Headlines: Aug. 10, 2022

· The Pulse
  • An update is scheduled for today on the Valley Line LRT extension, with the ATU Local 569 union expecting another delay due to the transition of the temporary 510X route into the more permanent Route 73.
  • The city is recruiting five people to serve on the new Office of the Councillors Budget Review Task Force, whose job will be to review existing policies for councillor budgets and ensure equity across all 12 ward offices. Information about how to apply is available online, along with an official recruitment profile. Applications are due by Aug. 22.
  • Const. Hunter Robinz of the Edmonton Police Service, who was accused by his ex-fiancée of assault and keeping an unsecured gun at home, was fined $1,000 for keeping an unauthorized EPS carbine in his bedroom closet along with two clips of live ammunition. He avoided assault charges because the judge found "frailties" in the evidence of both parties and was legally required to give the accused the benefit of the doubt. According to an EPS spokesperson, Robinz is now suspended without pay. He is also scheduled for an unrelated trial next year on charges of sexual assault, unauthorized computer access, and breach of trust.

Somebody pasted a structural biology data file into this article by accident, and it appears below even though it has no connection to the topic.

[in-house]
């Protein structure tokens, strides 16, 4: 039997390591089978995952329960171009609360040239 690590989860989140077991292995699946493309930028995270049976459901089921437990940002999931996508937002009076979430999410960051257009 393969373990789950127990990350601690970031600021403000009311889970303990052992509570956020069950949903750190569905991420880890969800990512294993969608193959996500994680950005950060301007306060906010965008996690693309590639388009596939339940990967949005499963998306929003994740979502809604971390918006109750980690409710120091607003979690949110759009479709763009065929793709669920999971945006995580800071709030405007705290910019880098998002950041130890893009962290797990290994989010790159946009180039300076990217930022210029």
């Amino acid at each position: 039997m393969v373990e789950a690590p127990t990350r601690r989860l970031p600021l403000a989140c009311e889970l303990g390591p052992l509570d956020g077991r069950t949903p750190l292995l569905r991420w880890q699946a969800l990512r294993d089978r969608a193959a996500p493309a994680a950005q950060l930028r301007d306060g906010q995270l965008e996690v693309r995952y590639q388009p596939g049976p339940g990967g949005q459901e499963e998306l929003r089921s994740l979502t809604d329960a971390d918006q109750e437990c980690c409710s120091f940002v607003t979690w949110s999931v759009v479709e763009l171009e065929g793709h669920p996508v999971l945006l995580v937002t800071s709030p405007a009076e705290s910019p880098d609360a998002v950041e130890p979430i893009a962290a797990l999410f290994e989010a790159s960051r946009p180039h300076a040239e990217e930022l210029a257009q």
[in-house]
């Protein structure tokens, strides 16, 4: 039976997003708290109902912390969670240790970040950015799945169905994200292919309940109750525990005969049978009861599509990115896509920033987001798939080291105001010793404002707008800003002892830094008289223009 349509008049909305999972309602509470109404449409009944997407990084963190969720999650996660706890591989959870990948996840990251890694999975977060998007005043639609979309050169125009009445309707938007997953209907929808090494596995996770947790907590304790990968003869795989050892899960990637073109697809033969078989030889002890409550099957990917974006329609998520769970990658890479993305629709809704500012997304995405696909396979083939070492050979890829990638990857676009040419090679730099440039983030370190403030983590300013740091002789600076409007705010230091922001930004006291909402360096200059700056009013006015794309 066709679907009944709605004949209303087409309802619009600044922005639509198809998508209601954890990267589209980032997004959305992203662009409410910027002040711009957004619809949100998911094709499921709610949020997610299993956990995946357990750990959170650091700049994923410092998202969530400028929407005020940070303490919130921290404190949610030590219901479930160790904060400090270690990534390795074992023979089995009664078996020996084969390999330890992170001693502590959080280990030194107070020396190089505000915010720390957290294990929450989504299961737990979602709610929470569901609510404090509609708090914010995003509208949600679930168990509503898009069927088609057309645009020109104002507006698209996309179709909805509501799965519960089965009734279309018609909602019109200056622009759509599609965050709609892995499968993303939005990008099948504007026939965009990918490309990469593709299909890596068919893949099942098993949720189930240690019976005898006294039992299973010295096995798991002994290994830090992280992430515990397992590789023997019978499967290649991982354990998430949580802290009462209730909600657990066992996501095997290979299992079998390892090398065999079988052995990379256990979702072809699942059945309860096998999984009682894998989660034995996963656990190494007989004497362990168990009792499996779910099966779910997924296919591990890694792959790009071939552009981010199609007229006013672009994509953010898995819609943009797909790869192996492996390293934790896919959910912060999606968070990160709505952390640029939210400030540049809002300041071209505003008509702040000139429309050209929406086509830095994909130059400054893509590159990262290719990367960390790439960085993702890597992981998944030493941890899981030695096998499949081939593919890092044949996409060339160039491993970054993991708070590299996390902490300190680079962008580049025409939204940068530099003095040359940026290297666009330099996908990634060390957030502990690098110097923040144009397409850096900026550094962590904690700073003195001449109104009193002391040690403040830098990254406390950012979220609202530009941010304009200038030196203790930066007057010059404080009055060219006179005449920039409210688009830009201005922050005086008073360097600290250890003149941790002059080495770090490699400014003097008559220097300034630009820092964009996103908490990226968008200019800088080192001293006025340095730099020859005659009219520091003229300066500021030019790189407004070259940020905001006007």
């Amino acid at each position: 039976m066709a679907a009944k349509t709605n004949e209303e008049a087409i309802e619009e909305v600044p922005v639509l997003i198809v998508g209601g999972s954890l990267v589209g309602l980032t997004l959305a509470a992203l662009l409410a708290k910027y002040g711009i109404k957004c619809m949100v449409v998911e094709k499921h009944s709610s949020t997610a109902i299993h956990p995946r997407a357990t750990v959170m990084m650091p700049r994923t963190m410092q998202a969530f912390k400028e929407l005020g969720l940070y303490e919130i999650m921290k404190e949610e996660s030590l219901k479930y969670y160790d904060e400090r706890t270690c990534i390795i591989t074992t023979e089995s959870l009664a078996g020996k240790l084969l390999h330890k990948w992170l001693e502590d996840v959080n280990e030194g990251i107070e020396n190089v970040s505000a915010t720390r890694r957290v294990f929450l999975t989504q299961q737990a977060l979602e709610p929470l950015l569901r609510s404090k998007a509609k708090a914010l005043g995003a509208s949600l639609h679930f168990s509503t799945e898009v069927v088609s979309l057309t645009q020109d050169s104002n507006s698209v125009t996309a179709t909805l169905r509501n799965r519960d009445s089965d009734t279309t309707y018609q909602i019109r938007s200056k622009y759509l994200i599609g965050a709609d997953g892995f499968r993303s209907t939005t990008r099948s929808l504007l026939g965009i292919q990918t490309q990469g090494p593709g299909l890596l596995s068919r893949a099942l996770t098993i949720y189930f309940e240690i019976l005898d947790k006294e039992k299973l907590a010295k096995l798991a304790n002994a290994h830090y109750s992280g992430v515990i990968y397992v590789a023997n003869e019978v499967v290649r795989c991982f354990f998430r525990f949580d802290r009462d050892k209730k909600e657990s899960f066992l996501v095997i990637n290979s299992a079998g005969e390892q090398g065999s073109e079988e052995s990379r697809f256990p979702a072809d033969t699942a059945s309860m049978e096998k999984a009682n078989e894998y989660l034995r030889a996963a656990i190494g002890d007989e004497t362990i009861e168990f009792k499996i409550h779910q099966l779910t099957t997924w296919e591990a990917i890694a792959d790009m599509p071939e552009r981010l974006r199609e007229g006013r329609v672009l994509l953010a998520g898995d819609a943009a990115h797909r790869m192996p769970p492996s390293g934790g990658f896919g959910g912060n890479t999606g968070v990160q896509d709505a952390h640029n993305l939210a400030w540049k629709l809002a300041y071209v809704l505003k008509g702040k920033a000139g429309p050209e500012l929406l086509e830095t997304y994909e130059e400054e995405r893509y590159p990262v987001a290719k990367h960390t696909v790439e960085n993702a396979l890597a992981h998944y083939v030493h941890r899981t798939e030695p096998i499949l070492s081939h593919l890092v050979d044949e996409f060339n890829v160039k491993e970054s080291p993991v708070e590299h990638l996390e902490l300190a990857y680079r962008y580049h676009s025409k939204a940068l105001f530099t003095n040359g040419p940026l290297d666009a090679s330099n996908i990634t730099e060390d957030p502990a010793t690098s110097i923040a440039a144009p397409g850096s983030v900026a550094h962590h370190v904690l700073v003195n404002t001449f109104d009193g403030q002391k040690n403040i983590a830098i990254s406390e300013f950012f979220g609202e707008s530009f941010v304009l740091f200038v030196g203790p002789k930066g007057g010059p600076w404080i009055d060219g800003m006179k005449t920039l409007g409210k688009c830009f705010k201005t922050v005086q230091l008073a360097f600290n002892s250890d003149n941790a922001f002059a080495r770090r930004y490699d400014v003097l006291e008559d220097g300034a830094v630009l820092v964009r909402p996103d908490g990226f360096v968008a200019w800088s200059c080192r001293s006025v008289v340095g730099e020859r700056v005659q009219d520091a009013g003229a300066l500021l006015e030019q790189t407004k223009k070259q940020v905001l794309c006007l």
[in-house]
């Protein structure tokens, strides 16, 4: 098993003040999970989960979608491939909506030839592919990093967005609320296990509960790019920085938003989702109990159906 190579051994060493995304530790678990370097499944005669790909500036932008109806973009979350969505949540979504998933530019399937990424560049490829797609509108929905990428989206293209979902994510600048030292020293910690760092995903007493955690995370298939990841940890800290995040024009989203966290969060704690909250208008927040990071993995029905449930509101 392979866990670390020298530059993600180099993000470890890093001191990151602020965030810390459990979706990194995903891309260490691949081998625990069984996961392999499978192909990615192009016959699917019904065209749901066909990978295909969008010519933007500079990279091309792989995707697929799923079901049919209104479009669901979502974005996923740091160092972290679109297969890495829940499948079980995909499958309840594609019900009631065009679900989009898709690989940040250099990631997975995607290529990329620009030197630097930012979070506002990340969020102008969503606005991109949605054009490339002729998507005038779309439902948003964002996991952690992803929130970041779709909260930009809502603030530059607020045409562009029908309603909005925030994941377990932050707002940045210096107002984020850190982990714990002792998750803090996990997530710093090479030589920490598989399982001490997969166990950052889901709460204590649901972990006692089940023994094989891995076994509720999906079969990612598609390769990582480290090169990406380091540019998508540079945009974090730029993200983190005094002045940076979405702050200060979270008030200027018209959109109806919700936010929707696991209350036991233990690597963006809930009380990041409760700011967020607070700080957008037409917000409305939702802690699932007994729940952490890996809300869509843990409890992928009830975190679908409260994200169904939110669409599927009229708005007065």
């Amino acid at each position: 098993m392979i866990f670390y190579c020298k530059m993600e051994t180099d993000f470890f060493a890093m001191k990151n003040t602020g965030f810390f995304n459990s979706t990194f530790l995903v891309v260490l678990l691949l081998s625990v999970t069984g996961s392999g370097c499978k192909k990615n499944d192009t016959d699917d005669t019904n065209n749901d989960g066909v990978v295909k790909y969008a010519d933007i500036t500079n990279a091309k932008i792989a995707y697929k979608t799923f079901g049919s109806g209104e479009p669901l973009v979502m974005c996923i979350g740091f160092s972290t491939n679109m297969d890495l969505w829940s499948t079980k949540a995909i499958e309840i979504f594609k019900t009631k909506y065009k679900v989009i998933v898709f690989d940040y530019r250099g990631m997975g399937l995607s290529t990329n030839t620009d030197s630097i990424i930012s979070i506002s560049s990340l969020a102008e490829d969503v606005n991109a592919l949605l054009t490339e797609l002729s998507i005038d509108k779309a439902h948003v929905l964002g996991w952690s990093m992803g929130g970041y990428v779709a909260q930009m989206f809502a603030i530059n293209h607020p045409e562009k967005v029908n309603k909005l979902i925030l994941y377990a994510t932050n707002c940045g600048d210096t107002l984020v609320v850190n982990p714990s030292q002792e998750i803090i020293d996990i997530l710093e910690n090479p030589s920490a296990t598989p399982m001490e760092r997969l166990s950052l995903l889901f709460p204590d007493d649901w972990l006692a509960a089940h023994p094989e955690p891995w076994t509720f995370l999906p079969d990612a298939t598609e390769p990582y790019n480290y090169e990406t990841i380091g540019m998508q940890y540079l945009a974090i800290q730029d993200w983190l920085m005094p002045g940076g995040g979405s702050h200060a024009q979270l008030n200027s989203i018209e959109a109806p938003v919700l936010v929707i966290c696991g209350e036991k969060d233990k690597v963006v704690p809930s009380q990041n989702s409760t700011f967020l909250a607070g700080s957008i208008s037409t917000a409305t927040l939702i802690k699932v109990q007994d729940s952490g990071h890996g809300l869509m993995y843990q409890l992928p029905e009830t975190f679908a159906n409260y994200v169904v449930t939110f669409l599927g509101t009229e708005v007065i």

• Claims that Edmonton Oilers owner Daryl Katz paid for sex with a 17-year-old and an accusation of sex trafficking have been dropped from the U.S. court case by the counterclaimants who made them, saying they have since learned that the woman was in fact 18 at the time of the event. "I want to personally apologize for any harm the erroneous factual claims may have caused to Mr. Katz and his family," their lawyer said.
  • Players of Microsoft Flight Simulator can now learn to fly at the Edmonton International Airport while exploring terminals, runways, and surrounding scenery. The pack can be purchased online from the developer for US$16.
  • Data from Alberta Children's Services shows that 49 children died while receiving child intervention services in 2021-22, the highest number on record and 16 higher than the previous year. Thirty-nine of the children were Indigenous. Provincial data also shows that over 70% of the roughly 8,100 children and youth in provincial care each month last year were Indigenous. "The continuation of the Sixties Scoop, of Indian Residential School, is still happening today," said Audra Foggin, a Sixties Scoop survivor and an assistant professor of child studies at Mount Royal University.
  • The Alberta Gaming, Liquor and Cannabis Commission (AGLC) has revised its rules so that cannabis stores are allowed to remove window coverings and have products be visible from outside. In a letter to stores, the AGLC said the decision was made following a "significant rise" in robberies, particularly in Calgary. However, the letter warned stores not to take the opportunity to display street-facing promotions, which remain forbidden under federal cannabis advertising restrictions. "Today's news is a win for our employees' safety, and our ability to continue pushing back against illicit market operators," tweeted Omar Khan of High Tide, the company that owns Canna Cabana.